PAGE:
These testsare considered frivolous by many scientists. Research has shown that companiesnever get all the information they think they will find in animal tests. TheFebruary 1997 issue of The Nature of Wellness magazine claimed that animalexperiments mislead doctors and the general public.

Diseases, such ascancer, that are inflicted in labs have no relationship to the cancers thataffect humans. Most scientists know that each animal species has a differentbiomechanical and biochemical composition. Animals are different not only fromhumans, but also from each other anatomically, physiologically, immunologicallyand genetically. These experimenters try to justify the use of animals byclaiming that animals are "similar" enough to humans to warrantexperimentation. Aspirin kills cats while penicillin kills guinea pigs. Thesediffering reactions are endless.

Human diseases cannot be functionallyrecreated in animals, simply because once a disease is "recreated,"it's artificial. In spite of massive efforts aimed at creating an animal model ofAIDS, researchers have never been able to infect a single animal with human AIDS.We are far from curing a number of life-threatening diseases. Many treatmentshave been found to be safe, but are without solid backing because the drugsaffected the animal's systems differently than they would humans'. These mistakeshave cost huge amounts of money.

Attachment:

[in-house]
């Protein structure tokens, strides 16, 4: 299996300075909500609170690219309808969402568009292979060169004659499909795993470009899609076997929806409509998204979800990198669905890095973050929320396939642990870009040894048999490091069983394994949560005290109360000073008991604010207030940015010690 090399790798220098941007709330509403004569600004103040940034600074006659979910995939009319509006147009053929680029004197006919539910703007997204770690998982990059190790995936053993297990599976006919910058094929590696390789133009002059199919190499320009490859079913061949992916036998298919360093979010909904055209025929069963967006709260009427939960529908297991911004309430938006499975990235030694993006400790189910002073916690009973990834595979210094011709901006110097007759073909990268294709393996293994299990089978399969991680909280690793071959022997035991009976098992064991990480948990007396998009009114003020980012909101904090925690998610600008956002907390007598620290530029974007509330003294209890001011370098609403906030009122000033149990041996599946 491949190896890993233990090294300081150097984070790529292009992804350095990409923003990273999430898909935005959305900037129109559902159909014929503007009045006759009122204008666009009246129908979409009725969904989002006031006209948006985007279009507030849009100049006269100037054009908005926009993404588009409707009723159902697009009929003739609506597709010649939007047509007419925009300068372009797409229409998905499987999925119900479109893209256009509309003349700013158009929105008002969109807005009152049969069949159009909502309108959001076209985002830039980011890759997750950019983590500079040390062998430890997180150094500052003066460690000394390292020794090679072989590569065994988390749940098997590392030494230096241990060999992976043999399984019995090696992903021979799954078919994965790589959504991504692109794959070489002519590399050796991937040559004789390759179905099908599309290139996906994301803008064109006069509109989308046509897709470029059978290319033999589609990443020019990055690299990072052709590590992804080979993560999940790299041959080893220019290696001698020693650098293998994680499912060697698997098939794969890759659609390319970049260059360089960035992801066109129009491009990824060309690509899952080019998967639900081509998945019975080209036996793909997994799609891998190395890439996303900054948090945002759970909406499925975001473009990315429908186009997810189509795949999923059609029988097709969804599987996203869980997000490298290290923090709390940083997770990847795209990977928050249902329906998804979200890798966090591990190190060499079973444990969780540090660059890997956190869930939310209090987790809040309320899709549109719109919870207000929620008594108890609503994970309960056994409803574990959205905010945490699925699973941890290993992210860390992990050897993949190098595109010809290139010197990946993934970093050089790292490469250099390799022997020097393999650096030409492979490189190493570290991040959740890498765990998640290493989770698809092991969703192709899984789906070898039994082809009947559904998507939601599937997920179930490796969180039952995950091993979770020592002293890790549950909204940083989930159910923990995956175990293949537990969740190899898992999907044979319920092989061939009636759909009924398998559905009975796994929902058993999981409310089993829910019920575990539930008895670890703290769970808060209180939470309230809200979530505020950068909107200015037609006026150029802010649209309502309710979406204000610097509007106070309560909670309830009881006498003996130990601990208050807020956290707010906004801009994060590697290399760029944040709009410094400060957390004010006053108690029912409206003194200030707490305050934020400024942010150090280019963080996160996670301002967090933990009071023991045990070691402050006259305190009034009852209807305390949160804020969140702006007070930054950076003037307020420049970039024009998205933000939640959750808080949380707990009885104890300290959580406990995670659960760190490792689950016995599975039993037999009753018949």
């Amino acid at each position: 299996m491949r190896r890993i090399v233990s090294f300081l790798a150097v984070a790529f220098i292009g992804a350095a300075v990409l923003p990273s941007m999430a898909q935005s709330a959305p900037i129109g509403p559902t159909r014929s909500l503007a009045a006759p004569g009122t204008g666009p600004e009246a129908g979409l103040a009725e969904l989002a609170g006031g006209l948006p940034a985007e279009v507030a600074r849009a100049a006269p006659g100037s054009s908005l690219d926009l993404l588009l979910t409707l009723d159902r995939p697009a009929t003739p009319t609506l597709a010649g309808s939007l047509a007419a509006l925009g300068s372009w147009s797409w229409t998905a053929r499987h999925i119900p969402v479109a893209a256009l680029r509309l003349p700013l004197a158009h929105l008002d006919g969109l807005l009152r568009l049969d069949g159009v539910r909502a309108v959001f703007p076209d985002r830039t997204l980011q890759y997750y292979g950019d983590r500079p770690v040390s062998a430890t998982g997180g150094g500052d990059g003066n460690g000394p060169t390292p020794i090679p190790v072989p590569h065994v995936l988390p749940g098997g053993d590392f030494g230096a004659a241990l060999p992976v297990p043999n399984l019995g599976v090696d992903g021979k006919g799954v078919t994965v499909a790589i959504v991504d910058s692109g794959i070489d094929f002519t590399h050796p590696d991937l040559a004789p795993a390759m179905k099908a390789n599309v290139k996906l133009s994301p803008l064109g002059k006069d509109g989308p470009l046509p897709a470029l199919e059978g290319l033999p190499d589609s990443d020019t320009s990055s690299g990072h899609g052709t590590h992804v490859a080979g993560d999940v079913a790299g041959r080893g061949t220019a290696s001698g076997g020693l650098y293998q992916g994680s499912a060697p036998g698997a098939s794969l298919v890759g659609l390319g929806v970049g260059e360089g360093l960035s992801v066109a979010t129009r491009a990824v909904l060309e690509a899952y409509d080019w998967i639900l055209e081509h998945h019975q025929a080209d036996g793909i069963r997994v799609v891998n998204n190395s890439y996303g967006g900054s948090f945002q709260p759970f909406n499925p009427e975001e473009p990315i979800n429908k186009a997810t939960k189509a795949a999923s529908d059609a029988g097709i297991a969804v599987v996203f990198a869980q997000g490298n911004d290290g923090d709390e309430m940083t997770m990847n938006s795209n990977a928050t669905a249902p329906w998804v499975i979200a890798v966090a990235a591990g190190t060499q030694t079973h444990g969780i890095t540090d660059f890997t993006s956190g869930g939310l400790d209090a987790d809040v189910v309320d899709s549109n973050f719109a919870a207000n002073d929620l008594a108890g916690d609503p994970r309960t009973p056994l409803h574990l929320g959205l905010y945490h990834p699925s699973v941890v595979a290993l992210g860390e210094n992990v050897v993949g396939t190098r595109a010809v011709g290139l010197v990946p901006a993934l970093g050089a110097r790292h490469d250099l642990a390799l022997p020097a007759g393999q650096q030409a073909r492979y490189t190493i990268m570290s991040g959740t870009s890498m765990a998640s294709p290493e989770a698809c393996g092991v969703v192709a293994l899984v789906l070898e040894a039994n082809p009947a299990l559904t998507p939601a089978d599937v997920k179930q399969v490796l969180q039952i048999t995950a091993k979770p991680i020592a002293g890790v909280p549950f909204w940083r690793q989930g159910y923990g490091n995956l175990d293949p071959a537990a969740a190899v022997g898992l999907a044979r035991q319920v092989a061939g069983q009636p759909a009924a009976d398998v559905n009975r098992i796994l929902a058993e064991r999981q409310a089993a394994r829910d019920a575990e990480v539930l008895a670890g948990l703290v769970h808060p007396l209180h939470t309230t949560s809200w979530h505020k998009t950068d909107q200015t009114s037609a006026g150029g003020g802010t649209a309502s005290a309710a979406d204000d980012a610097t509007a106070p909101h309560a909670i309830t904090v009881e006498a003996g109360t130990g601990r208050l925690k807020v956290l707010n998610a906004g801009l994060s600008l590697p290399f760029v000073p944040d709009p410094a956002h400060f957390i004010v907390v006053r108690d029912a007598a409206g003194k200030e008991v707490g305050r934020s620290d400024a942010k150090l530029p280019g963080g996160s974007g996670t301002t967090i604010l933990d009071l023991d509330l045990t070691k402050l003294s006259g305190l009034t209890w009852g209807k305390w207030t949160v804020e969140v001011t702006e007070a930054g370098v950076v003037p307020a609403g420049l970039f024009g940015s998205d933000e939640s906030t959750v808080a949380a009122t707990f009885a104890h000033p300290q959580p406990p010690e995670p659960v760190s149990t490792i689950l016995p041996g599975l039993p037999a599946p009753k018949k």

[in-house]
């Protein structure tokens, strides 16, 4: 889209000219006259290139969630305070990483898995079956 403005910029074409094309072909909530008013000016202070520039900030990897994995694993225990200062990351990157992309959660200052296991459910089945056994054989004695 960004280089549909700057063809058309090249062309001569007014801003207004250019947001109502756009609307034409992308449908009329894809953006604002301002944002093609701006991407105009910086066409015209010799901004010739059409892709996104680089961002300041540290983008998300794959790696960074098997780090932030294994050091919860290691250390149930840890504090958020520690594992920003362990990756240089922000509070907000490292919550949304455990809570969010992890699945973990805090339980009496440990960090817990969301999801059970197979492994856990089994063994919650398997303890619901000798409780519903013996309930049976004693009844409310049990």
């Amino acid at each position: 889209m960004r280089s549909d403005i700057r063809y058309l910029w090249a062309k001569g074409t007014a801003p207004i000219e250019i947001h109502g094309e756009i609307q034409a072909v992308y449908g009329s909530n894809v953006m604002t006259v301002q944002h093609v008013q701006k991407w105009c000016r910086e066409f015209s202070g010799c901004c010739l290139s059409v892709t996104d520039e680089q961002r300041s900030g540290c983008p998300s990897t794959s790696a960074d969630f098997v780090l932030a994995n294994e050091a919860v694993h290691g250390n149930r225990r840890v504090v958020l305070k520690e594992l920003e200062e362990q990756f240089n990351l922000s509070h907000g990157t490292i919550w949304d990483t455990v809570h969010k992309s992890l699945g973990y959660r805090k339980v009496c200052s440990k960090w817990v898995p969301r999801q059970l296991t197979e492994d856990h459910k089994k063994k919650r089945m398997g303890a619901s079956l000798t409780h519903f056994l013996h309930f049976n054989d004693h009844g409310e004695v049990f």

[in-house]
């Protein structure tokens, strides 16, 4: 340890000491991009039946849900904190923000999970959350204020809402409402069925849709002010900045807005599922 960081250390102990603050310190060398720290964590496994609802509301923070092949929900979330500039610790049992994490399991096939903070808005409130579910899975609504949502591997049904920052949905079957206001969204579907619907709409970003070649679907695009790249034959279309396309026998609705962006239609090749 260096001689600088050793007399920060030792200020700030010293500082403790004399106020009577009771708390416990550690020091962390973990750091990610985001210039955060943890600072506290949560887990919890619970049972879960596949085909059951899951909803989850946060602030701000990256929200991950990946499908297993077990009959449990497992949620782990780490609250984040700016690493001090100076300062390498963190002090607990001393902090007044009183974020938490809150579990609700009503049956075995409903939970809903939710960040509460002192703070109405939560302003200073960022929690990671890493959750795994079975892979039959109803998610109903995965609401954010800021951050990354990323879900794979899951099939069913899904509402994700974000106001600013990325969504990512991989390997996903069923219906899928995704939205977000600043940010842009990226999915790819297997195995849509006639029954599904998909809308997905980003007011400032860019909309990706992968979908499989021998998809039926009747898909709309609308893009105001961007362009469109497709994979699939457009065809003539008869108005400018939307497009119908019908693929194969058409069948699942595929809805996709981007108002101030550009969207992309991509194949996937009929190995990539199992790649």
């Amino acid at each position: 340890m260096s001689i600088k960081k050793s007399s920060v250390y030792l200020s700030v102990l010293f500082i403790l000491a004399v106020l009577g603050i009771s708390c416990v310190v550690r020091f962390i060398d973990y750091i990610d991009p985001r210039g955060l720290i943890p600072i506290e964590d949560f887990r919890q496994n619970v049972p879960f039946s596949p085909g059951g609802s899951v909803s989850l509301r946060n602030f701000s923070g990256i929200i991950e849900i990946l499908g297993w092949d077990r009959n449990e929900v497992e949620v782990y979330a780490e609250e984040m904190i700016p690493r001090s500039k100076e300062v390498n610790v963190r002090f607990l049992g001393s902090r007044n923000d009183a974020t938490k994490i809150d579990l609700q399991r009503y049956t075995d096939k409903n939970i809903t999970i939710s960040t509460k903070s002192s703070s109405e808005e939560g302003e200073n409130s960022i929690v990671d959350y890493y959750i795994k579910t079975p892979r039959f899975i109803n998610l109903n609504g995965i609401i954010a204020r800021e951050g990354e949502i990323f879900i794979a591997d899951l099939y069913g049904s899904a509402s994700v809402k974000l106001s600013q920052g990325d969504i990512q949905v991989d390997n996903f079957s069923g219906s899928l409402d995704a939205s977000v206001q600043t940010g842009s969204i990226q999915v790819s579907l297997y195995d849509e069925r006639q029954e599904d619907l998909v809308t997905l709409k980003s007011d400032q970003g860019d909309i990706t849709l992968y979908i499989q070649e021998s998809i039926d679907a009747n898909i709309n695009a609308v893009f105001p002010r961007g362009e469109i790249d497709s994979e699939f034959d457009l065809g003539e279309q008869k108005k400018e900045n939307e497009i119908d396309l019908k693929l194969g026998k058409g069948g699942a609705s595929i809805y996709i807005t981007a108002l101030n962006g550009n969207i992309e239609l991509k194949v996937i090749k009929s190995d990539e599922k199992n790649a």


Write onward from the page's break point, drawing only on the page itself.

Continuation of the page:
There are many alternatives to animalexperimentation, according to the July 1997 issue of Time magazine and NewScientist Planet Science. Corrositex, developed by InVitro International, is agovernment-approved, test-tube method of determining how severely corrosivesubstances will burn skin. It is accurate, yields results in as little as threeminutes, and spares rabbits the pain of exposure to damaging chemicals. Insteadof administering Draize tests to rabbits' eyes, the InVitro Irritection AssaySystem can determine the irritation potential of chemicals, cosmetics andcleaners within 24 hours. It is faster and more accurate, too.

Testskin,an artificial human skin grown from cultured human cells, simulates the skin'sdermal and epidermal layers and is used by leading cosmetics companies to testtheir products.

Tokat, a software package, predicts oral toxicity and skinand eye irritation by analyzing the chemical and physical structures andproperties of a substance.

In medical research, human tissues, cells, andorgans in containers with the proposed drug can be studied to see how the bodyreacts to the substance. Researchers separate drugs at their smallest level toidentify their properties. Learning the molecular properties of chemicals canlead to further understanding of their effects on humans.

No living thingshould have to be tortured given the alternatives. Animals can feel pain, justlike you and I.




This work has been published in the Teen Ink monthly print magazine. This piece has been published in Teen Ink’s monthly print magazine.






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redcg416 said...
Dec. 5, 2010 at 4:39 pm
This peice was amazing. I also belive this is wrong. The research was great and your points were perfect. Thanks for writing this.